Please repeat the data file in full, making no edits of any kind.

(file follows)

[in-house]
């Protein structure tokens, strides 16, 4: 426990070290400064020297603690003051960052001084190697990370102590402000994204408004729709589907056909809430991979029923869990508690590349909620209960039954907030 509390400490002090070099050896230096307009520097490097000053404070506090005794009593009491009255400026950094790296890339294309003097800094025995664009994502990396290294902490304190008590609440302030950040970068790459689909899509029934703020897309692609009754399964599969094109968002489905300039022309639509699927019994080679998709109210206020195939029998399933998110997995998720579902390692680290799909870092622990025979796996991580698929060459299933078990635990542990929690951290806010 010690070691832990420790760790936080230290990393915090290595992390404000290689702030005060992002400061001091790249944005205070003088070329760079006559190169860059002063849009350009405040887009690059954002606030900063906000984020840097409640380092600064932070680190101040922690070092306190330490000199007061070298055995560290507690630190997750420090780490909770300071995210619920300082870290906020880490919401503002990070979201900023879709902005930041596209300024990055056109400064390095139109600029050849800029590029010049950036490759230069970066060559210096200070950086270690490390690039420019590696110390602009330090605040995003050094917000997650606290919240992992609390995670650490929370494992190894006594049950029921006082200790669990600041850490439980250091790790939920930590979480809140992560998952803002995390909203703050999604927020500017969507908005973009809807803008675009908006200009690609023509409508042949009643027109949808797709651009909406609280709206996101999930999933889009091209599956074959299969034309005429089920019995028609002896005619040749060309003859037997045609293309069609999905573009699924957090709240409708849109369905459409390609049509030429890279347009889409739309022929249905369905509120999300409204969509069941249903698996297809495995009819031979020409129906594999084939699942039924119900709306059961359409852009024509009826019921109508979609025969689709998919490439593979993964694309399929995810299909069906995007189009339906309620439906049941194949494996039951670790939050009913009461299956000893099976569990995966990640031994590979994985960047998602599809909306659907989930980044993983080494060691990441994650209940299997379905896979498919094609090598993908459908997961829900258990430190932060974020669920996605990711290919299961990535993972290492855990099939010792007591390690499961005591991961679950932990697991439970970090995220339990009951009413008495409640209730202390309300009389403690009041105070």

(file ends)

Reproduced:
[in-house]
């Protein structure tokens, strides 16, 4: 426990070290400064020297603690003051960052001084190697990370102590402000994204408004729709589907056909809430991979029923869990508690590349909620209960039954907030 509390400490002090070099050896230096307009520097490097000053404070506090005794009593009491009255400026950094790296890339294309003097800094025995664009994502990396290294902490304190008590609440302030950040970068790459689909899509029934703020897309692609009754399964599969094109968002489905300039022309639509699927019994080679998709109210206020195939029998399933998110997995998720579902390692680290799909870092622990025979796996991580698929060459299933078990635990542990929690951290806010 010690070691832990420790760790936080230290990393915090290595992390404000290689702030005060992002400061001091790249944005205070003088070329760079006559190169860059002063849009350009405040887009690059954002606030900063906000984020840097409640380092600064932070680190101040922690070092306190330490000199007061070298055995560290507690630190997750420090780490909770300071995210619920300082870290906020880490919401503002990070979201900023879709902005930041596209300024990055056109400064390095139109600029050849800029590029010049950036490759230069970066060559210096200070950086270690490390690039420019590696110390602009330090605040995003050094917000997650606290919240992992609390995670650490929370494992190894006594049950029921006082200790669990600041850490439980250091790790939920930590979480809140992560998952803002995390909203703050999604927020500017969507908005973009809807803008675009908006200009690609023509409508042949009643027109949808797709651009909406609280709206996101999930999933889009091209599956074959299969034309005429089920019995028609002896005619040749060309003859037997045609293309069609999905573009699924957090709240409708849109369905459409390609049509030429890279347009889409739309022929249905369905509120999300409204969509069941249903698996297809495995009819031979020409129906594999084939699942039924119900709306059961359409852009024509009826019921109508979609025969689709998919490439593979993964694309399929995810299909069906995007189009339906309620439906049941194949494996039951670790939050009913009461299956000893099976569990995966990640031994590979994985960047998602599809909306659907989930980044993983080494060691990441994650209940299997379905896979498919094609090598993908459908997961829900258990430190932060974020669920996605990711290919299961990535993972290492855990099939010792007591390690499961005591991961679950932990697991439970970090995220339990009951009413008495409640209730202390309300009389403690009041105070």